Porter’s Five Forces
As executives make economic decisions like whether to merge or not, Porter’s Five Forces are utilized to inform them. This framework, developed by Michael Porter, “organizes many complex economic issues into five categories or ‘forces’ that impact the sustainability of industry profits: (1) entry, (2) power of input suppliers, (3) power of buyers, (4) industry rivalry, and (5) substitutes and complements.” These five forces all factor into whether a firm can sustain profits, which Amazon must know before making a decision. “Profits signal to resource holders where resources are most highly valued by society,” and Amazon should have fully understood what society values before it spent billions of dollars to integrate with a new company. The framework helps managers make similar economic decisions.
Entry was a major cause for concern for Amazon, as it could have determined whether regulators will rule that it is a monopoly and was violating antitrust laws. Economies of scale are a major factor. When companies in the “everything store” industry have enormous economies of scale, it becomes almost impossible for competitors to break through this barrier to entry. For many legal monopolies, government restraints are another barrier to entry. Utility companies will sustain profits because the barrier is the government’s restriction. If entry is easy, profits will not be sustained. In Amazon’s case, the industry has a high barrier to entry due to the sheer scale. Amazon will likely sustain profits on the entry factor.
The power of input suppliers and the power of buyers are similar. When input suppliers and buyers have more power, the firm produces lower sustainable profits. “Everything stores” like Amazon and Walmart have tremendous power over input suppliers. Suppliers want to get their products into these stores because they control large shares of the market. Therefore, profits can be sustained, as suppliers will not lessen the firm’s margins. The number of substitutes has a major impact on the power of buyers. In this “everything store” space, few substitutes are available. The buyer does not have many choices when he desires to buy anything he needs at one place (or one website). Whole Foods, on the other hand, had many substitutes; this reduced its profitability, as buyers could choose different products. Amazon’s business model is much different.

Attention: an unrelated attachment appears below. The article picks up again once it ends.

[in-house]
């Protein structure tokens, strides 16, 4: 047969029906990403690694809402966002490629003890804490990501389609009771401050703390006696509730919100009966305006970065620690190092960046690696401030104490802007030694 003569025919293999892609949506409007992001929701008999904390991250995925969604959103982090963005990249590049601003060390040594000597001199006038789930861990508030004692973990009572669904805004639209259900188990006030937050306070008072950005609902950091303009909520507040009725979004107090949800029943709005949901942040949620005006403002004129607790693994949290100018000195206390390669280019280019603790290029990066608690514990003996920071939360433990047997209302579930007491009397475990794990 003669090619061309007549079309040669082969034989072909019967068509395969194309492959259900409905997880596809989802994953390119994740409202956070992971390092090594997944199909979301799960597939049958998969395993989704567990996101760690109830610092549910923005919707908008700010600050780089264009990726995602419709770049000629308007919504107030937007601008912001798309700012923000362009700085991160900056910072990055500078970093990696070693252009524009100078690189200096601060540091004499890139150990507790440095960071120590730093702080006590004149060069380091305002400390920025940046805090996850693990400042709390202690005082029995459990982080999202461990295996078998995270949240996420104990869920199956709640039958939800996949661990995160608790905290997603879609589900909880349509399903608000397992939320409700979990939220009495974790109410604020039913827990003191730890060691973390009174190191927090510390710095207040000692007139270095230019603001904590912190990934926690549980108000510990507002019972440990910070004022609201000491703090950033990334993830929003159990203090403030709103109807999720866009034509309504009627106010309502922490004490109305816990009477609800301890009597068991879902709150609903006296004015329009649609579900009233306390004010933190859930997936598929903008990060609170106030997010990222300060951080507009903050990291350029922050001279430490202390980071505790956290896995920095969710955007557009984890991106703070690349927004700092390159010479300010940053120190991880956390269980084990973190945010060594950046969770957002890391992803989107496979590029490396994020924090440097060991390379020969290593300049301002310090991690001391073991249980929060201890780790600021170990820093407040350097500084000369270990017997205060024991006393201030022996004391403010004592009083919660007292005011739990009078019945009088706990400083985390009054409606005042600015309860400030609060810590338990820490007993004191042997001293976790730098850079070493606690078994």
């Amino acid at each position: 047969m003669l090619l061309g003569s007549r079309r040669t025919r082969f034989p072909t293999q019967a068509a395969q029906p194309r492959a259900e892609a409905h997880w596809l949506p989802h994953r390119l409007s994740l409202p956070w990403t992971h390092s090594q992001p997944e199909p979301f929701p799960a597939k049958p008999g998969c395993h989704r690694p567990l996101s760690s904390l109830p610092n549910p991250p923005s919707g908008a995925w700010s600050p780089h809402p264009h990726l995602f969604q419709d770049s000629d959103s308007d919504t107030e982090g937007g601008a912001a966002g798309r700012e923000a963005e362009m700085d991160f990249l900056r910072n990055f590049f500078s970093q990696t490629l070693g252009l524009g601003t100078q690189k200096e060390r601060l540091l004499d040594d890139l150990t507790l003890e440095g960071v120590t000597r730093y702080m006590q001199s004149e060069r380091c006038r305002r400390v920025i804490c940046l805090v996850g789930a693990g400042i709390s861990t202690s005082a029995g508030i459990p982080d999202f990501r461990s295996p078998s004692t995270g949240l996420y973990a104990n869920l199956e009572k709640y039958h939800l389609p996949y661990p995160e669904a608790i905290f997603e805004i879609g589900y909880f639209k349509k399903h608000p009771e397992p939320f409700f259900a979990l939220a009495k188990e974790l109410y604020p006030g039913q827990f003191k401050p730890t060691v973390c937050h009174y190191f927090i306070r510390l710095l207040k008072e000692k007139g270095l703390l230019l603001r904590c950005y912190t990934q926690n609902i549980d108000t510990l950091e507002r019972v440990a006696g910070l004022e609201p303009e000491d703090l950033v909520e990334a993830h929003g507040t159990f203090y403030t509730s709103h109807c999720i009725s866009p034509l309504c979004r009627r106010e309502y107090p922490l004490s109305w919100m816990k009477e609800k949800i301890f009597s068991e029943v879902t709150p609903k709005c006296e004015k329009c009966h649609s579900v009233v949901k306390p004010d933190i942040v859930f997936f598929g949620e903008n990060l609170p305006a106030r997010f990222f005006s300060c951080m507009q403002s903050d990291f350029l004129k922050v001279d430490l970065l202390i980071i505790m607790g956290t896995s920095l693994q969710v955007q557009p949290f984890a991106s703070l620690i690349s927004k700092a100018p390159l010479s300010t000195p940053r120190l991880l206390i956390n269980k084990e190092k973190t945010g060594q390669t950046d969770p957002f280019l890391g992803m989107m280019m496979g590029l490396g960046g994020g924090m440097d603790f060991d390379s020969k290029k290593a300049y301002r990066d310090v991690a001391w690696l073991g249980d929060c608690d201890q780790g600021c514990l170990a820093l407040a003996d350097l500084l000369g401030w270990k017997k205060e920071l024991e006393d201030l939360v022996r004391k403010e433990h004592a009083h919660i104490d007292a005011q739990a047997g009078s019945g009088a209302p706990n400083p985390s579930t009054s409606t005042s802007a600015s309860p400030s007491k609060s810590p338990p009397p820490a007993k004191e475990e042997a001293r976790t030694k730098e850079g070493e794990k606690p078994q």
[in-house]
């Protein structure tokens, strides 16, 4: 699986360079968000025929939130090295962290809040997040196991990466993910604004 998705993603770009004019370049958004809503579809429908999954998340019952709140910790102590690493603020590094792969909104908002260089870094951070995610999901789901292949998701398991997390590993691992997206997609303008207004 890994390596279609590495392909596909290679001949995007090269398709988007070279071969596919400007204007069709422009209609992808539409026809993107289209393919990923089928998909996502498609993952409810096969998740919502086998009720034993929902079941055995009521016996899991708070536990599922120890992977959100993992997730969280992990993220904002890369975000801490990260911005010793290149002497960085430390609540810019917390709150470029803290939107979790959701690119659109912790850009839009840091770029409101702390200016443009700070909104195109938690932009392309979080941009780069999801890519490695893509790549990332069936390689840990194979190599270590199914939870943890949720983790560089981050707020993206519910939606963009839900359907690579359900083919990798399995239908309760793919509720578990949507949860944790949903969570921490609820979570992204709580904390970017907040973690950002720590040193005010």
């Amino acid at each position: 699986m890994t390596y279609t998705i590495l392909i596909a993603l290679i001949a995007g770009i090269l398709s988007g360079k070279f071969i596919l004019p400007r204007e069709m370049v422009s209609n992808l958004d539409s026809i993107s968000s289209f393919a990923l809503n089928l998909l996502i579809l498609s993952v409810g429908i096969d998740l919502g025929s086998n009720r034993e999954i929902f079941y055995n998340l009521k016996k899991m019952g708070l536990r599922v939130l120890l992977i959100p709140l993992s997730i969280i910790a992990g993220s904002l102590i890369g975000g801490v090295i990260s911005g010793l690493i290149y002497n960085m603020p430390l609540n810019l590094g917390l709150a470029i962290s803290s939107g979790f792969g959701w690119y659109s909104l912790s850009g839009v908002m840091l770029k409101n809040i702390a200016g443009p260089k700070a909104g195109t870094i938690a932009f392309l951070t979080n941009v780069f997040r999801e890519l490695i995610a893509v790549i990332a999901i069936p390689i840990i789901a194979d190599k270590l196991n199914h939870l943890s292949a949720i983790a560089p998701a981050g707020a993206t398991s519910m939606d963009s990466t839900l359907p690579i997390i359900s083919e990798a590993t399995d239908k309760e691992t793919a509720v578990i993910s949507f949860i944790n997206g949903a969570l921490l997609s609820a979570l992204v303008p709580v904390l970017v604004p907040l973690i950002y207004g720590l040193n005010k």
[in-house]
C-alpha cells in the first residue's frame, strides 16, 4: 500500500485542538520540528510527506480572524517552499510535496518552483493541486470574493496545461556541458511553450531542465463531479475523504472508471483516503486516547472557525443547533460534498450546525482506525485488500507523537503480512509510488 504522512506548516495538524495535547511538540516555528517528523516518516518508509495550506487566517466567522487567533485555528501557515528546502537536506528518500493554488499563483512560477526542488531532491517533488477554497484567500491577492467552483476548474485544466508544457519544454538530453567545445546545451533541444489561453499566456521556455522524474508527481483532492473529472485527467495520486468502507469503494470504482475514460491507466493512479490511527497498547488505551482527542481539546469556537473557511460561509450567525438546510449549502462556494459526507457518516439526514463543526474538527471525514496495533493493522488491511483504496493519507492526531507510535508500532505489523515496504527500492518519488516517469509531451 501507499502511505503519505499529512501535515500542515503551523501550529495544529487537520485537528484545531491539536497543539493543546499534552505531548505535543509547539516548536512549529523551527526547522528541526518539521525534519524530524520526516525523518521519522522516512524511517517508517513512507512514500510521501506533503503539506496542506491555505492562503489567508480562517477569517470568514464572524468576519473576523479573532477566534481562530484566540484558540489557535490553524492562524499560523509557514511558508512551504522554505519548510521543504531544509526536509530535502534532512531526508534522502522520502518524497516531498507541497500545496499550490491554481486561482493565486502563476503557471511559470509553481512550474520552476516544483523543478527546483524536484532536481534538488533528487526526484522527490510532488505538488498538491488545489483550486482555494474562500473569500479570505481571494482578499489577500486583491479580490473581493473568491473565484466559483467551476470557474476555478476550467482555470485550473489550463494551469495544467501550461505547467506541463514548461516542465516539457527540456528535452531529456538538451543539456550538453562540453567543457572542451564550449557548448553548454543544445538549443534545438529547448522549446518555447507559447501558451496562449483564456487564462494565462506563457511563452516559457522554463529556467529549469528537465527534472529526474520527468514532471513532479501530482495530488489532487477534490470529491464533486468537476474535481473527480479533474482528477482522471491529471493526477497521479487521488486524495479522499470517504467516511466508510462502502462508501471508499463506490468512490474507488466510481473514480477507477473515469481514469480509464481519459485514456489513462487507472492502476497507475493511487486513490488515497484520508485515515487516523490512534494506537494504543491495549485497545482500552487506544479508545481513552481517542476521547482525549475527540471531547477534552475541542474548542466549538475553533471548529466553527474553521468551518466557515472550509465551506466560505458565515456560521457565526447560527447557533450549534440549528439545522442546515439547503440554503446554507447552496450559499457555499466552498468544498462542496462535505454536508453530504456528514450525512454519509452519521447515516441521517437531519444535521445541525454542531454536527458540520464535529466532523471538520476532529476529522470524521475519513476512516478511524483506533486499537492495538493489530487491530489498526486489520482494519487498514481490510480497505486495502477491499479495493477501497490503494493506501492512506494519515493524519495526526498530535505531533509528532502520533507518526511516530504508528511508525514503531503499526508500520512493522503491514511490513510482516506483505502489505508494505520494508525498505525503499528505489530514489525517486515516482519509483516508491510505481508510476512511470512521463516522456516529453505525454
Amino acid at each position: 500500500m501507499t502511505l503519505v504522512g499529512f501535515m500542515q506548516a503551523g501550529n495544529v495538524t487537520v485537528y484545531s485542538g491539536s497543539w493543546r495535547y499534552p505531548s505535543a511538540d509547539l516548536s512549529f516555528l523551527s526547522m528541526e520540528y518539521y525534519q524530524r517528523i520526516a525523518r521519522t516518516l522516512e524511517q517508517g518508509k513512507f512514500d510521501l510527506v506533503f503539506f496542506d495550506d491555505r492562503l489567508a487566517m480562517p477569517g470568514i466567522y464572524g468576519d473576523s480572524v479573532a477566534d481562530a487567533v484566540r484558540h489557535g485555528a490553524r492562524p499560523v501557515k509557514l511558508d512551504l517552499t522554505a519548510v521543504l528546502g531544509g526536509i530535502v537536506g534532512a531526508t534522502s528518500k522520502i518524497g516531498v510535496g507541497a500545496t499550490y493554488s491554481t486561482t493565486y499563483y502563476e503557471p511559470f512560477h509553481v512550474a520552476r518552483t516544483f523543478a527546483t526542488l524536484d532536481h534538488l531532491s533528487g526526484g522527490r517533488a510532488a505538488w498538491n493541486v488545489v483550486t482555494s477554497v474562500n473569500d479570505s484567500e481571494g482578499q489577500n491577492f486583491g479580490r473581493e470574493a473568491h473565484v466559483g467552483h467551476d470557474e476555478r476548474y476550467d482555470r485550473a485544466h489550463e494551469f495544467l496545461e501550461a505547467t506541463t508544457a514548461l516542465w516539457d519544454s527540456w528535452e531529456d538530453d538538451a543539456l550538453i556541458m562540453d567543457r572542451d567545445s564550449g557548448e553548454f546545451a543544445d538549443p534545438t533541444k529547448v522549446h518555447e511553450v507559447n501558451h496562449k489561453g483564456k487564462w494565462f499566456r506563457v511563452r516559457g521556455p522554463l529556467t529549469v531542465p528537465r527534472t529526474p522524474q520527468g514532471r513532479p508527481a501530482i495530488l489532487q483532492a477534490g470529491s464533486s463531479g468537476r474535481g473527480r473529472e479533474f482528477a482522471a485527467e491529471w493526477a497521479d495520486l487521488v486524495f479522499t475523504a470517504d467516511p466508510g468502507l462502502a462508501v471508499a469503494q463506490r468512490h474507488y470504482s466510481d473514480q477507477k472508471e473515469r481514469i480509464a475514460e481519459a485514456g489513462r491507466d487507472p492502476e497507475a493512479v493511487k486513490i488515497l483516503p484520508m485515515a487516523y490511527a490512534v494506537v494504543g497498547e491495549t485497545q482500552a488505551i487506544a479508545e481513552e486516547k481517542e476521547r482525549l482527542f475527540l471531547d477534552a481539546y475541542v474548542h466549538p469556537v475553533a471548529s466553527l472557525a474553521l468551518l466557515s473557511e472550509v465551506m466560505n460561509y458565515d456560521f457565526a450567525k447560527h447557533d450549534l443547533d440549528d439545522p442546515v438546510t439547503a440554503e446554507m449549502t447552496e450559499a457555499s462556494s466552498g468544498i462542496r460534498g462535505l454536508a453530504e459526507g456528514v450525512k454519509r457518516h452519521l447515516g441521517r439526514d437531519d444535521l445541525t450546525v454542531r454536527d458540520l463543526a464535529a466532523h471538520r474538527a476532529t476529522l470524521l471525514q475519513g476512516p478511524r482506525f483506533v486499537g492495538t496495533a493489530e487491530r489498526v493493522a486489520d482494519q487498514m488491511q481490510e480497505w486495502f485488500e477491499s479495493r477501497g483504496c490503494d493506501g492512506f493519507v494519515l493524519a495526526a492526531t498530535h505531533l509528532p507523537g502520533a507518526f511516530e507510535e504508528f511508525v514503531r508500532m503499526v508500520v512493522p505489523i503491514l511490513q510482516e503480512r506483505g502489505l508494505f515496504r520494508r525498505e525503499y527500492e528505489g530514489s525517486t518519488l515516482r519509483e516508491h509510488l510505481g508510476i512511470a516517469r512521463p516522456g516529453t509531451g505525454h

The final two Porter factors are industry rivalry and substitutes and complements. Industry rivalry is intensifying. Profits may not be sustained if the rivalry is strong. Amazon made a statement by purchasing Whole Foods, which threatens the likes of Walmart and Target. It is probable that the industry will react to this deal with moves of its own. A major element into this factor is product differentiation. The products throughout the “everything store” industry are not significantly different. These companies are producing similar products and services, which will only deepen rivalry. As Amazon continues to grow, the number of its substitutes will decrease. Currently, Walmart is a major competitor, but Amazon is outpacing its competition. Regulators worry that consumers will one day only have a choice between the Amazon or Walmart store families. With retail stores like Sears and Kmart failing, substitutes decrease — thus increasing “everything store” sustainability.
Based on Porter’s Five Forces, Amazon has a clear path to profit sustainability. There are high barriers of entry, low power of suppliers, low buyer power, medium-to-low substitutions, and high industry rivalry. With these factors, Amazon will likely have sustained profitability. The largest threat is the intense industry rivalry, but Amazon is one of the top players.
At the forefront of antitrust law is the Clayton Act. The Clayton Act of 1914 works as an amendment to the Sherman Act of 1890. The Clayton Act clarifies that a merger cannot “substantially lessen competition, or tend to create a monopoly. Vertical integrations, such as the one between Amazon and Whole Foods, do not lessen competition but, rather, just add a step in the production process. Through the FTC’s history, many deals have succeeded because of this distinction.